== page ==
Hong Kong Court Sets Out Ten Principles of Enforcement

James Rogers and Matthew Townsend, Norton Rose Fulbright, Hong Kong

In denying a challenge to the enforcement of an arbitral award, the Hong Kong Court of First Instance identified ten general principles it will apply in dealing with enforcement of arbitral awards.

The decision which seems set to be much cited in future jurisprudence was handed down by Madam Justice Mimmie Chan on 15 September 2015 in an anonymised case KB v S [2015] HKEC 2042.

The ten principles are as follows:

  • First “the primary aim of the court is to facilitate the arbitral process and to assist with enforcement of arbitral awards”.
  • Second, “[u]nder the Arbitration Ordinance (“Ordinance”), the court should interfere in the arbitration of the dispute only as expressly provided for in the Ordinance”.
  • Third, “the parties to a dispute should be free to agree on how their dispute should be resolved” although this freedom should be subject to “safeguards that are necessary in the public interest”.
  • Fourth, citing the Hong Kong Court of Appeal’s approach in the 2011 PetroChina decision ([2011] 4 HKLRD 604), the “[e]nforcement of arbitral awards should be ‘almost a matter of administrative procedure’ and the courts should be ‘as mechanistic as possible’”.
  • Fifth, following the 2012 Grand Pacific Court of Appeal decision ([2012] 4 HKLRD 1 (CA)), “[t]he party opposing enforcement has to show a real risk of prejudice and that its rights are shown to have been violated in a material way”. In Grand Pacific, the Court of Appeal reinstated an arbitral award that had previously been set aside on the basis of perceived procedural impropriety, on the grounds that the alleged violations were not sufficiently important to justify such steps.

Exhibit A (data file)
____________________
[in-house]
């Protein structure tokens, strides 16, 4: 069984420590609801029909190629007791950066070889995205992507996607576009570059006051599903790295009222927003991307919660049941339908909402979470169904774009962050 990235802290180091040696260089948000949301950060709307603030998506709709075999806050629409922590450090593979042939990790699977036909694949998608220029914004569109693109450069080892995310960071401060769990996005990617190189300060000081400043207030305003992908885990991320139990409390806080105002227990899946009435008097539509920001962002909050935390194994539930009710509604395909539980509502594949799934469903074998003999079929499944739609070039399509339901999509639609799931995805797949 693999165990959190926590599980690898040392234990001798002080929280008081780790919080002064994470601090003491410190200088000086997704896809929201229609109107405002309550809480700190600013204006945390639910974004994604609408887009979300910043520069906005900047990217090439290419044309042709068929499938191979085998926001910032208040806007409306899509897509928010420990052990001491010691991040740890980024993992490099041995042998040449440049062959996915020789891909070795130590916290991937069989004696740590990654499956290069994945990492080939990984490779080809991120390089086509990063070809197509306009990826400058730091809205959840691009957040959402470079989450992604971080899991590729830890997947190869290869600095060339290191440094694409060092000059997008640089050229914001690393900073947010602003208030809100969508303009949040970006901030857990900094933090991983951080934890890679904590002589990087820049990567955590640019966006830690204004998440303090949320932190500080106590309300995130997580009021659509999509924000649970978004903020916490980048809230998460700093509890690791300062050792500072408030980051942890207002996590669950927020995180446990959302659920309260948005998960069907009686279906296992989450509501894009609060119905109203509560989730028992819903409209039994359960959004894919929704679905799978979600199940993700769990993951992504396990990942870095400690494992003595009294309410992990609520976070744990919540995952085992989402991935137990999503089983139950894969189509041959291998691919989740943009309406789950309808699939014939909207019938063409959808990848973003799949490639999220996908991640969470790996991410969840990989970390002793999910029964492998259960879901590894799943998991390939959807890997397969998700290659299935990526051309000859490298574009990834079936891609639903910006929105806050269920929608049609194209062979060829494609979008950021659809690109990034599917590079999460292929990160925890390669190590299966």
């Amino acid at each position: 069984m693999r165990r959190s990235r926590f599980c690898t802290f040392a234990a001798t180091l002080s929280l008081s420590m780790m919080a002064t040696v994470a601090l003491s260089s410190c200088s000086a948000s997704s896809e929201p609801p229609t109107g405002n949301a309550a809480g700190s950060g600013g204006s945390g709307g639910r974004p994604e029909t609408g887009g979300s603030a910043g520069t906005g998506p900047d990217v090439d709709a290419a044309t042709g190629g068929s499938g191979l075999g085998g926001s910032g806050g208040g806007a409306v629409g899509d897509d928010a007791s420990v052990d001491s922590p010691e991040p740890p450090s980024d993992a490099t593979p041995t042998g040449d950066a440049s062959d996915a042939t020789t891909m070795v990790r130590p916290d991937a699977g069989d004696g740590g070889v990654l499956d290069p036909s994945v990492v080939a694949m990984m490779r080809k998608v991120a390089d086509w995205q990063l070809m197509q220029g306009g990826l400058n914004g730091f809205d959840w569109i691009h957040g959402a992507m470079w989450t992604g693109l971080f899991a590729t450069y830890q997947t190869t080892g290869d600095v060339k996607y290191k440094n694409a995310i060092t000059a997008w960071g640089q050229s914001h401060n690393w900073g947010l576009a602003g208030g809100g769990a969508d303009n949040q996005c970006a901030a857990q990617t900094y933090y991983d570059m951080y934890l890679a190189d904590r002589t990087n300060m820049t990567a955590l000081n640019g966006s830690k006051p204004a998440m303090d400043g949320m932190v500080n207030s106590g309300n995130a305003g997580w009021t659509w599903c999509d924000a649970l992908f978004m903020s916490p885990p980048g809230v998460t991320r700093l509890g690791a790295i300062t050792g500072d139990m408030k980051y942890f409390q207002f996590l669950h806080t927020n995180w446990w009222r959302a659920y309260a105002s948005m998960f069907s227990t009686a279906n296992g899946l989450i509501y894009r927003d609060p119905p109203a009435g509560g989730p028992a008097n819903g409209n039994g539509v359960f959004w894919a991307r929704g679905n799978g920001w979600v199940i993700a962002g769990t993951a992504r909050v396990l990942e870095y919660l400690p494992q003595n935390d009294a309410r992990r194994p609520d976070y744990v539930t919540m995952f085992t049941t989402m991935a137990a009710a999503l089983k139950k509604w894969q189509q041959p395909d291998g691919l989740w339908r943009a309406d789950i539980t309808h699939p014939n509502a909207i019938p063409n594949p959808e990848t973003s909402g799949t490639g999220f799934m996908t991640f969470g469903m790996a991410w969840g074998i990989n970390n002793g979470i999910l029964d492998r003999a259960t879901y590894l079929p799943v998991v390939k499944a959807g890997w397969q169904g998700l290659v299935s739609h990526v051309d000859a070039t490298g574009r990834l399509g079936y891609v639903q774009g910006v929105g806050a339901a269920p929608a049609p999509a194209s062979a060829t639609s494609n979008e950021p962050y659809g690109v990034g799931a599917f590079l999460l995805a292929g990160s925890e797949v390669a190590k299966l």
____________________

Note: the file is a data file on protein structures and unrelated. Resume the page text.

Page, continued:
• Sixth, “the court is concerned with the structural integrity of the arbitration proceedings” and so, once again adopting the Court of Appeal’s approach in Grand Pacific, “the conduct complained of ‘must be serious, even egregious’, before the court would find that there was an error sufficiently serious so as to have undermined due process”.
  • Seventh, “[i]n considering whether or not to refuse the enforcement of the award, the court does not look into the merits or at the underlying transaction”.
  • Eighth, “[f]ailure to make prompt objection to the Tribunal or the supervisory court may constitute estoppel or want of bona fide”. Here, Chan J cited the 1999 Hebei Import case ((1999) 2 HKCFAR 111) in which the Court of Final Appeal upheld enforcement of an award, finding that a party who wishes to rely on non-compliance with procedural rules should do so promptly and not proceed with the arbitration regardless, “keeping the point up his sleeve for later use”.
  • Ninth, again citing the Hebei Import decision, “[e]ven if sufficient grounds are made out either to refuse enforcement or to set aside an arbitral award, the court has a residual discretion and may nevertheless enforce the award despite the proven existence of a valid ground”.
  • Tenth, and finally, the parties to the arbitration have a duty of good faith, as once again found the Hebei Import case.

In the case at hand, Chan J found that the applicant had made the application out of time and failed to identify an applicable ground for setting aside the enforcement order. Accordingly the application was an abuse of court process and breach of the applicants’ duty of good faith. On denying the application, the court awarded Indemnity costs to the Respondent.